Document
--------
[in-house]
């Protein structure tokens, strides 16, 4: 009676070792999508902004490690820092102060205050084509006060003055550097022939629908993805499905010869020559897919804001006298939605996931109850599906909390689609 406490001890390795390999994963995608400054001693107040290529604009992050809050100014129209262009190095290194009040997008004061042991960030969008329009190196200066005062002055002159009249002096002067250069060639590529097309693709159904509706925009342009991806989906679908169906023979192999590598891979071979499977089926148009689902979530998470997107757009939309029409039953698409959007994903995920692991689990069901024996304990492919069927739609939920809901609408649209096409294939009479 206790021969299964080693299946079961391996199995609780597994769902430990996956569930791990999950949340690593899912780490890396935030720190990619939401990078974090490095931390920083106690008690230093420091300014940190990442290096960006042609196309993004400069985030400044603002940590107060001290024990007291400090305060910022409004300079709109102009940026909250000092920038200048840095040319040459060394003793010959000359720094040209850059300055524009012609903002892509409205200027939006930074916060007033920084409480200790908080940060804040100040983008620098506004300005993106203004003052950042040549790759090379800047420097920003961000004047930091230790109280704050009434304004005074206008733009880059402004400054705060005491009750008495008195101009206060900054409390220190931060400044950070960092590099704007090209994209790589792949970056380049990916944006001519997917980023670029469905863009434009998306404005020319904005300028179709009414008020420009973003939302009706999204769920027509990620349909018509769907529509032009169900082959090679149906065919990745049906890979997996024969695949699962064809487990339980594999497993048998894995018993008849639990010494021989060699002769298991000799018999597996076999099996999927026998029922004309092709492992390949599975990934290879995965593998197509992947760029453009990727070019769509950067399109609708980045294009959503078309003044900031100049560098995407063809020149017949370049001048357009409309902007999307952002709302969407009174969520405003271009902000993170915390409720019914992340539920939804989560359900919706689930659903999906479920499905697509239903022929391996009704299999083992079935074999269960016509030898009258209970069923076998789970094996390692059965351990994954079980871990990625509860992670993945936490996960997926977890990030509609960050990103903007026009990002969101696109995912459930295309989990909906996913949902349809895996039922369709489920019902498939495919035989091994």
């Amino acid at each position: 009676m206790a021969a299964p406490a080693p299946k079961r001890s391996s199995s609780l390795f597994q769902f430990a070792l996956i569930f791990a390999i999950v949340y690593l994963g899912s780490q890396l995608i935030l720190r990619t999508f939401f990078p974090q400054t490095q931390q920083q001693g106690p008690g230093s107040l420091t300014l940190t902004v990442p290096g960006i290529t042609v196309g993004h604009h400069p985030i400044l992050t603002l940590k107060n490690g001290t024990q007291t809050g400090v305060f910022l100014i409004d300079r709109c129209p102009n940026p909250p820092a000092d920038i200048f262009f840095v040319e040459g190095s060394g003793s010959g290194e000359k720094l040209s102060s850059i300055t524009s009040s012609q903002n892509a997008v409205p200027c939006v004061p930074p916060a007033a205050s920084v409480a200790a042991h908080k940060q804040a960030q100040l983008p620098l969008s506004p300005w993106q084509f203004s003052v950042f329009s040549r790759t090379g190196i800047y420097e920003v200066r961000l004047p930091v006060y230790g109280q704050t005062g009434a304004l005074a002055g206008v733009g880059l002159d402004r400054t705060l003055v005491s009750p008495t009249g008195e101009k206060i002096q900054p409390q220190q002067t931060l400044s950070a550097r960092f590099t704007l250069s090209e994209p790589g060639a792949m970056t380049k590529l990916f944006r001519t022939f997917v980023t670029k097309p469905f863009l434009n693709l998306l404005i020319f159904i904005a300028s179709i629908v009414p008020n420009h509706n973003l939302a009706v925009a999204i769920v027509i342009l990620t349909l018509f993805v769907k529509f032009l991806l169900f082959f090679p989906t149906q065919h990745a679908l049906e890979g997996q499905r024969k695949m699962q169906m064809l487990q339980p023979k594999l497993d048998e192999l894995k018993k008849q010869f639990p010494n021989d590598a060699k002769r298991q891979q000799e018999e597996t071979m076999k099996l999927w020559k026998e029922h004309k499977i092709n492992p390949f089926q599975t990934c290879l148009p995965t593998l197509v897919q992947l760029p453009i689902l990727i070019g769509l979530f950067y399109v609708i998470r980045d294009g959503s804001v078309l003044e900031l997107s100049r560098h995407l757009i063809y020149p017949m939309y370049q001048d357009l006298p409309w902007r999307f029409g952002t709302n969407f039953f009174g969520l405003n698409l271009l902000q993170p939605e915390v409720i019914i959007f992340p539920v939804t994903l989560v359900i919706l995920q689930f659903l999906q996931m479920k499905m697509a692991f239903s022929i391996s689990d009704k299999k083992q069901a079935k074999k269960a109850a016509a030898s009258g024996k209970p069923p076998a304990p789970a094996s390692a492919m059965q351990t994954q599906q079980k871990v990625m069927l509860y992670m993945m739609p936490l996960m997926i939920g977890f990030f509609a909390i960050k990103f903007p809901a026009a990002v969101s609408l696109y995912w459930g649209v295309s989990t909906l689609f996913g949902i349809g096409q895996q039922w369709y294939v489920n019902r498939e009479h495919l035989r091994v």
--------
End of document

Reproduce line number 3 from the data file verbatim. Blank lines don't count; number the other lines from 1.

């Amino acid at each position: 009676m206790a021969a299964p406490a080693p299946k079961r001890s391996s199995s609780l390795f597994q769902f430990a070792l996956i569930f791990a390999i999950v949340y690593l994963g899912s780490q890396l995608i935030l720190r990619t999508f939401f990078p974090q400054t490095q931390q920083q001693g106690p008690g230093s107040l420091t300014l940190t902004v990442p290096g960006i290529t042609v196309g993004h604009h400069p985030i400044l992050t603002l940590k107060n490690g001290t024990q007291t809050g400090v305060f910022l100014i409004d300079r709109c129209p102009n940026p909250p820092a000092d920038i200048f262009f840095v040319e040459g190095s060394g003793s010959g290194e000359k720094l040209s102060s850059i300055t524009s009040s012609q903002n892509a997008v409205p200027c939006v004061p930074p916060a007033a205050s920084v409480a200790a042991h908080k940060q804040a960030q100040l983008p620098l969008s506004p300005w993106q084509f203004s003052v950042f329009s040549r790759t090379g190196i800047y420097e920003v200066r961000l004047p930091v006060y230790g109280q704050t005062g009434a304004l005074a002055g206008v733009g880059l002159d402004r400054t705060l003055v005491s009750p008495t009249g008195e101009k206060i002096q900054p409390q220190q002067t931060l400044s950070a550097r960092f590099t704007l250069s090209e994209p790589g060639a792949m970056t380049k590529l990916f944006r001519t022939f997917v980023t670029k097309p469905f863009l434009n693709l998306l404005i020319f159904i904005a300028s179709i629908v009414p008020n420009h509706n973003l939302a009706v925009a999204i769920v027509i342009l990620t349909l018509f993805v769907k529509f032009l991806l169900f082959f090679p989906t149906q065919h990745a679908l049906e890979g997996q499905r024969k695949m699962q169906m064809l487990q339980p023979k594999l497993d048998e192999l894995k018993k008849q010869f639990p010494n021989d590598a060699k002769r298991q891979q000799e018999e597996t071979m076999k099996l999927w020559k026998e029922h004309k499977i092709n492992p390949f089926q599975t990934c290879l148009p995965t593998l197509v897919q992947l760029p453009i689902l990727i070019g769509l979530f950067y399109v609708i998470r980045d294009g959503s804001v078309l003044e900031l997107s100049r560098h995407l757009i063809y020149p017949m939309y370049q001048d357009l006298p409309w902007r999307f029409g952002t709302n969407f039953f009174g969520l405003n698409l271009l902000q993170p939605e915390v409720i019914i959007f992340p539920v939804t994903l989560v359900i919706l995920q689930f659903l999906q996931m479920k499905m697509a692991f239903s022929i391996s689990d009704k299999k083992q069901a079935k074999k269960a109850a016509a030898s009258g024996k209970p069923p076998a304990p789970a094996s390692a492919m059965q351990t994954q599906q079980k871990v990625m069927l509860y992670m993945m739609p936490l996960m997926i939920g977890f990030f509609a909390i960050k990103f903007p809901a026009a990002v969101s609408l696109y995912w459930g649209v295309s989990t909906l689609f996913g949902i349809g096409q895996q039922w369709y294939v489920n019902r498939e009479h495919l035989r091994v």